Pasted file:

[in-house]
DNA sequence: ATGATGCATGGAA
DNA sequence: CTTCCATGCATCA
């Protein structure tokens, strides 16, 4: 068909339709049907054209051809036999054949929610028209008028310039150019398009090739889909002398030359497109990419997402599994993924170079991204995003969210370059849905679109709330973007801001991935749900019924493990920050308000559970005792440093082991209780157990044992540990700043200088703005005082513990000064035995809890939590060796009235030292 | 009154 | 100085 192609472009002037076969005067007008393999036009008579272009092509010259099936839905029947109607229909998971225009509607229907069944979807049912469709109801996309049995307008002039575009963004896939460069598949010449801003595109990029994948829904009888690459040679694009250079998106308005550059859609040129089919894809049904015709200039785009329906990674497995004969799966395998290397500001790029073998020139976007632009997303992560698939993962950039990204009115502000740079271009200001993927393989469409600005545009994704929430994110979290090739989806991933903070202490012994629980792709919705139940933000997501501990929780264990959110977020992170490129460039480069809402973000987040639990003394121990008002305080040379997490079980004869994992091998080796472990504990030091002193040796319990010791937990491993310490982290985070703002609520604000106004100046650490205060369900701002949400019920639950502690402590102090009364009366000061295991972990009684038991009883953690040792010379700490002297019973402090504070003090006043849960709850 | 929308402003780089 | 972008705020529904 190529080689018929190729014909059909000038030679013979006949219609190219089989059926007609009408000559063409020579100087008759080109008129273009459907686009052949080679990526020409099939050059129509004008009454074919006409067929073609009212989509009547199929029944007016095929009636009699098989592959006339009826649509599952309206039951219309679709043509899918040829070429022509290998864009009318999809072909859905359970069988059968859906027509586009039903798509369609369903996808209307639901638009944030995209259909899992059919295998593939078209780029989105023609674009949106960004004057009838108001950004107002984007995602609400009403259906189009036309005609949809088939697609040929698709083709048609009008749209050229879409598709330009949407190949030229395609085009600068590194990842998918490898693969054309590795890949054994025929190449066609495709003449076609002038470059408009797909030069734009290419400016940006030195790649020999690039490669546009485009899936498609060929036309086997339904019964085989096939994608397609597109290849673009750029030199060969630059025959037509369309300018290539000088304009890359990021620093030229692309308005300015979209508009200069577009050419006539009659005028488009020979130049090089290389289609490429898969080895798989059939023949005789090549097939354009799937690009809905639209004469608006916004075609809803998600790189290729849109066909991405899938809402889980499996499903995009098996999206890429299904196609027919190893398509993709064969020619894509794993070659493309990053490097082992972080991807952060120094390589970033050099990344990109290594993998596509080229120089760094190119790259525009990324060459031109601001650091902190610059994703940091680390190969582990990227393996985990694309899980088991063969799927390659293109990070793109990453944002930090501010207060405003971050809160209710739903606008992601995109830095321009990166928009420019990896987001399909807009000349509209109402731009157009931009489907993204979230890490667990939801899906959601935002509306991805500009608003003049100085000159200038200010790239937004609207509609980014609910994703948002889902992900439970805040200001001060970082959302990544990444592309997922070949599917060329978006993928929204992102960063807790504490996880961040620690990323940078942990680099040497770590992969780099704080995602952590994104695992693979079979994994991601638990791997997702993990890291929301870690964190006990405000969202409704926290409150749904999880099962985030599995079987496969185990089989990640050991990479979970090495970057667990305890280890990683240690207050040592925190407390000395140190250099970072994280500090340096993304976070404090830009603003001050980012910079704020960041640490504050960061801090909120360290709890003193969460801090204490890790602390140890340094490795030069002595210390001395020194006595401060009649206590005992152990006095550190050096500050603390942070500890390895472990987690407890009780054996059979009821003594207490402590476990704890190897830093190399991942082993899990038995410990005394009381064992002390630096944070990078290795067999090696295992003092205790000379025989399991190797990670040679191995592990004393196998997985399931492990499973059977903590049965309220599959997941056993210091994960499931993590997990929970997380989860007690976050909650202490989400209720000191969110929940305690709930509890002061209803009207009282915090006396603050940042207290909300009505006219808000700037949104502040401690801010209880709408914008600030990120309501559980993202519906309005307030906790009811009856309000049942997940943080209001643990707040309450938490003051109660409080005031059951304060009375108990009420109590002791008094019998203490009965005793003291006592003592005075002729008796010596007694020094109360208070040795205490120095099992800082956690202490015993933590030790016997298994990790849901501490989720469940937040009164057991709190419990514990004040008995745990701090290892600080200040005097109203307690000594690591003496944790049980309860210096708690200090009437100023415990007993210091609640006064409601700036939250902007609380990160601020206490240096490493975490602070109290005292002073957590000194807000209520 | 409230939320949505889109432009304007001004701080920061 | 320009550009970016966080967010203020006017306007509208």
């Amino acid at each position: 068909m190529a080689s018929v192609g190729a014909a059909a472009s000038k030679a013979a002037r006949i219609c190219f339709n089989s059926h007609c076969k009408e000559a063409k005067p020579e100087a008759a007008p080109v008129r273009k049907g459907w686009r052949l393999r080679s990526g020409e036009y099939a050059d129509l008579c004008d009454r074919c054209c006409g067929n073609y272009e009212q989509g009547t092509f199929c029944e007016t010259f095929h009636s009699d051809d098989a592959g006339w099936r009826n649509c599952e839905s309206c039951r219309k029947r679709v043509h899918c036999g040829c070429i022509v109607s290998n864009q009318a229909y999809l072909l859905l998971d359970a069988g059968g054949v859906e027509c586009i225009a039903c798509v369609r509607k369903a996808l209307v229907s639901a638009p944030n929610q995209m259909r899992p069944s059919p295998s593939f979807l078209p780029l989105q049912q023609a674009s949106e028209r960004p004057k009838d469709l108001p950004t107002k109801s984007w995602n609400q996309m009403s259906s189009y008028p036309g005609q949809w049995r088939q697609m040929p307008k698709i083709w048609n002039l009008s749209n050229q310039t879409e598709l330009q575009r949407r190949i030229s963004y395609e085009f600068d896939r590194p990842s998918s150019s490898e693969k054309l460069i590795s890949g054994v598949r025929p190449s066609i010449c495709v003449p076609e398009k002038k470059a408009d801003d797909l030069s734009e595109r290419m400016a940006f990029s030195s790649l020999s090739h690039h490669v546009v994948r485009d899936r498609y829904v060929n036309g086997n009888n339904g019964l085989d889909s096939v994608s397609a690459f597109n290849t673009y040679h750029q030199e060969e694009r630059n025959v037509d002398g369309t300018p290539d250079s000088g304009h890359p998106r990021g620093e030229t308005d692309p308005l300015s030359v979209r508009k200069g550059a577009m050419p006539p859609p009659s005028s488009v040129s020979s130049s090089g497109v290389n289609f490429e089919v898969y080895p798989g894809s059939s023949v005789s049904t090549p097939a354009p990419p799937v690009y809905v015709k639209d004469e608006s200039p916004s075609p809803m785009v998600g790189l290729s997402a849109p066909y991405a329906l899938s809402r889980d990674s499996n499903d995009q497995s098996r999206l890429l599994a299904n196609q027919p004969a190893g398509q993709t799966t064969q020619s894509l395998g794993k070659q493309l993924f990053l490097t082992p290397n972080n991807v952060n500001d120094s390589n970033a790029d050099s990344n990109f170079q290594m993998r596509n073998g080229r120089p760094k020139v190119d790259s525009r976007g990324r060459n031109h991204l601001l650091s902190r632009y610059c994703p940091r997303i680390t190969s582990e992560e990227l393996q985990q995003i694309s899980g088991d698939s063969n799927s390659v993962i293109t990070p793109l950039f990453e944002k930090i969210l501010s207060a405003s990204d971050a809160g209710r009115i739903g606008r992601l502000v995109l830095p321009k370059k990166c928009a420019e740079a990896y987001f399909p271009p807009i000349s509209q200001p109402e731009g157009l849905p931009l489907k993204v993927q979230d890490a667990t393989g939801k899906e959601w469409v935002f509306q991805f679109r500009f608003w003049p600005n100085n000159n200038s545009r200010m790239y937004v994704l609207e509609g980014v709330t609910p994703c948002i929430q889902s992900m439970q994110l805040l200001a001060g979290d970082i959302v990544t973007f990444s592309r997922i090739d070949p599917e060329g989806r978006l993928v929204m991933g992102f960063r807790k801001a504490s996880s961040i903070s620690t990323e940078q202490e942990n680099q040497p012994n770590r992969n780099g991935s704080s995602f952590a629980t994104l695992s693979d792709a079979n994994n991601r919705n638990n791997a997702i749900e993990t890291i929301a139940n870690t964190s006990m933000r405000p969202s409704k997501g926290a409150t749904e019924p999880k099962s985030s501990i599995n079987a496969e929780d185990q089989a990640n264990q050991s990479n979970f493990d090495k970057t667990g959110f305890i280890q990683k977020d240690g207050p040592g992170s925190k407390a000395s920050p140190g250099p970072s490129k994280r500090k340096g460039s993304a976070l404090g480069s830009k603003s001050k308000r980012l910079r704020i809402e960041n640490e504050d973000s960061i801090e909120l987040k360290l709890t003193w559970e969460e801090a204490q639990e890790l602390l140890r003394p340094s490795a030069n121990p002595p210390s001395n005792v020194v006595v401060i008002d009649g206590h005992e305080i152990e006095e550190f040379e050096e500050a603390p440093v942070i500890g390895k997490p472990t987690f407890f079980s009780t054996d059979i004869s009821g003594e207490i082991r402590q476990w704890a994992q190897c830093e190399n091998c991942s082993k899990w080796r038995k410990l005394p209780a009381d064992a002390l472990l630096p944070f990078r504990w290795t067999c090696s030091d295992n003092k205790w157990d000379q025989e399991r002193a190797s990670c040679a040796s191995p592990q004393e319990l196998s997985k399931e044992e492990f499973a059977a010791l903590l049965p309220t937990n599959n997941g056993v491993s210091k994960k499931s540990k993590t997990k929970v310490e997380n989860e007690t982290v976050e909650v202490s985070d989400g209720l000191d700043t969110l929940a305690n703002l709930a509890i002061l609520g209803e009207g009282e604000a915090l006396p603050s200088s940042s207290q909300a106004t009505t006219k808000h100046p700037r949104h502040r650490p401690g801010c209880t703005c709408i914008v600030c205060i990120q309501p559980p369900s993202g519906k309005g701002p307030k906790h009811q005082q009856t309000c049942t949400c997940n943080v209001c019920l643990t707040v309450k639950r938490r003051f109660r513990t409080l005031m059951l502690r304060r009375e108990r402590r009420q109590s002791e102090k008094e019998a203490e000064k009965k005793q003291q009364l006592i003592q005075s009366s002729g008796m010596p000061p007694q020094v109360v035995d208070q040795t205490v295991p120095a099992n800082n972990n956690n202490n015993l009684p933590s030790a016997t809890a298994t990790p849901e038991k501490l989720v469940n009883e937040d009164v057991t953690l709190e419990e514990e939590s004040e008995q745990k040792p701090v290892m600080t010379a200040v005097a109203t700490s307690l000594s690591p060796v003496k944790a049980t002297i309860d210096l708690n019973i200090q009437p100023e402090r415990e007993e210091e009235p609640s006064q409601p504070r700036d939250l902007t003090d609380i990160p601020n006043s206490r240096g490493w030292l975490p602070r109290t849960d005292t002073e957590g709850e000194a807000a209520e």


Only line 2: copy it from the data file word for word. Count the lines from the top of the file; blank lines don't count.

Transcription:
DNA sequence: ATGATGCATGGAA